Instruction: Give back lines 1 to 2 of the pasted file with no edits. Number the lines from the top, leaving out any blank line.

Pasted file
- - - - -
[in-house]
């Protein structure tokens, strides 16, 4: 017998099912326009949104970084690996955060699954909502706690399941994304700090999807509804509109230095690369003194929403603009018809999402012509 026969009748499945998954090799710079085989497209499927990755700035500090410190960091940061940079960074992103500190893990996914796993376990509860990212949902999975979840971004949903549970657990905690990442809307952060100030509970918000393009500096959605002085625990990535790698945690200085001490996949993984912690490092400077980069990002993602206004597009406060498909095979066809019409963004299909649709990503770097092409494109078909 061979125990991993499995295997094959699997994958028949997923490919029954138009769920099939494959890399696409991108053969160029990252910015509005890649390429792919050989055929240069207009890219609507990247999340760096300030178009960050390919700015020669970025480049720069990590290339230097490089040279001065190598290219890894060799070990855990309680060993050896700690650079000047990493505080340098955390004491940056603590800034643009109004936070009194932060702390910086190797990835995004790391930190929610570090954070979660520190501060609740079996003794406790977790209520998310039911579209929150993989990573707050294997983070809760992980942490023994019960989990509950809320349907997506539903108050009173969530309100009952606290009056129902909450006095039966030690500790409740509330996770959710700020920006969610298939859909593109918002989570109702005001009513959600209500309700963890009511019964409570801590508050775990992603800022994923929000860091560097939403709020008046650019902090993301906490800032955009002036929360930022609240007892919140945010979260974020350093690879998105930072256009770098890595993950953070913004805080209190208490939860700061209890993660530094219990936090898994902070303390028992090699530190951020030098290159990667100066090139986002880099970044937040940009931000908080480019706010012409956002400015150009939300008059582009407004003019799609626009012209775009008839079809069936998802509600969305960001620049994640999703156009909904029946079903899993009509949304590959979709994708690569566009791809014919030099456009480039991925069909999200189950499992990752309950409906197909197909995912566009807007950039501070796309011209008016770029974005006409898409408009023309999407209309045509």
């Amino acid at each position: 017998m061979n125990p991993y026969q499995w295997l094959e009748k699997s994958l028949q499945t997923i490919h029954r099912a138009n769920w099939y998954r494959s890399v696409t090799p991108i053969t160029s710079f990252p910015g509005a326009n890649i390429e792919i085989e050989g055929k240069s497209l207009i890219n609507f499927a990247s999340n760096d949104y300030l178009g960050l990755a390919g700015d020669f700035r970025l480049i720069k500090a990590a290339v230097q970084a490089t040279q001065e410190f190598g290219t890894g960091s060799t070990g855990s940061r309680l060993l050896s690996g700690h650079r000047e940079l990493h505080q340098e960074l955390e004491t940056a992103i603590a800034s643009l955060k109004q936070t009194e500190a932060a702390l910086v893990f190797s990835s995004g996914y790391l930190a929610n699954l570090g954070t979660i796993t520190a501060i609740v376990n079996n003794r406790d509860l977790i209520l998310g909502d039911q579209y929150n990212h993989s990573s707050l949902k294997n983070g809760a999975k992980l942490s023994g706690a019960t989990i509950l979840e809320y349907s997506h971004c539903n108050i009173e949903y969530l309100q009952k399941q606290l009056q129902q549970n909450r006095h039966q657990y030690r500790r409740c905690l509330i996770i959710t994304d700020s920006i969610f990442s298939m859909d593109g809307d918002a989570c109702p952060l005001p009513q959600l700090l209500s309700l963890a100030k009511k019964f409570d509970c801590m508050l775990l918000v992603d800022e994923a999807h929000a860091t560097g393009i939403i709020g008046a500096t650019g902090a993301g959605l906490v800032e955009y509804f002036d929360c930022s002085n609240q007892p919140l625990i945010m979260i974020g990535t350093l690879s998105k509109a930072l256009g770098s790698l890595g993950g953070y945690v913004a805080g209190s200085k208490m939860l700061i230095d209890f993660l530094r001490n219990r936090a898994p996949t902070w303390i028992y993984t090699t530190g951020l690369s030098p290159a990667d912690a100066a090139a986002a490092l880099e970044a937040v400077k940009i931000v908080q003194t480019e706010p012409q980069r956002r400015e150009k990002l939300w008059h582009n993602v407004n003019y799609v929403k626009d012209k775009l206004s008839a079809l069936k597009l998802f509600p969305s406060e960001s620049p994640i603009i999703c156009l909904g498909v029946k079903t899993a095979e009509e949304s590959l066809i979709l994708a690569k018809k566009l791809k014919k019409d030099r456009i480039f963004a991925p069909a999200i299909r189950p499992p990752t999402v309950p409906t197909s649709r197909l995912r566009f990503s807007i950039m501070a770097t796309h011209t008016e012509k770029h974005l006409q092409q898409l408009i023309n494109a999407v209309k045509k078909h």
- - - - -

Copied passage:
[in-house]
């Protein structure tokens, strides 16, 4: 017998099912326009949104970084690996955060699954909502706690399941994304700090999807509804509109230095690369003194929403603009018809999402012509 026969009748499945998954090799710079085989497209499927990755700035500090410190960091940061940079960074992103500190893990996914796993376990509860990212949902999975979840971004949903549970657990905690990442809307952060100030509970918000393009500096959605002085625990990535790698945690200085001490996949993984912690490092400077980069990002993602206004597009406060498909095979066809019409963004299909649709990503770097092409494109078909 061979125990991993499995295997094959699997994958028949997923490919029954138009769920099939494959890399696409991108053969160029990252910015509005890649390429792919050989055929240069207009890219609507990247999340760096300030178009960050390919700015020669970025480049720069990590290339230097490089040279001065190598290219890894060799070990855990309680060993050896700690650079000047990493505080340098955390004491940056603590800034643009109004936070009194932060702390910086190797990835995004790391930190929610570090954070979660520190501060609740079996003794406790977790209520998310039911579209929150993989990573707050294997983070809760992980942490023994019960989990509950809320349907997506539903108050009173969530309100009952606290009056129902909450006095039966030690500790409740509330996770959710700020920006969610298939859909593109918002989570109702005001009513959600209500309700963890009511019964409570801590508050775990992603800022994923929000860091560097939403709020008046650019902090993301906490800032955009002036929360930022609240007892919140945010979260974020350093690879998105930072256009770098890595993950953070913004805080209190208490939860700061209890993660530094219990936090898994902070303390028992090699530190951020030098290159990667100066090139986002880099970044937040940009931000908080480019706010012409956002400015150009939300008059582009407004003019799609626009012209775009008839079809069936998802509600969305960001620049994640999703156009909904029946079903899993009509949304590959979709994708690569566009791809014919030099456009480039991925069909999200189950499992990752309950409906197909197909995912566009807007950039501070796309011209008016770029974005006409898409408009023309999407209309045509």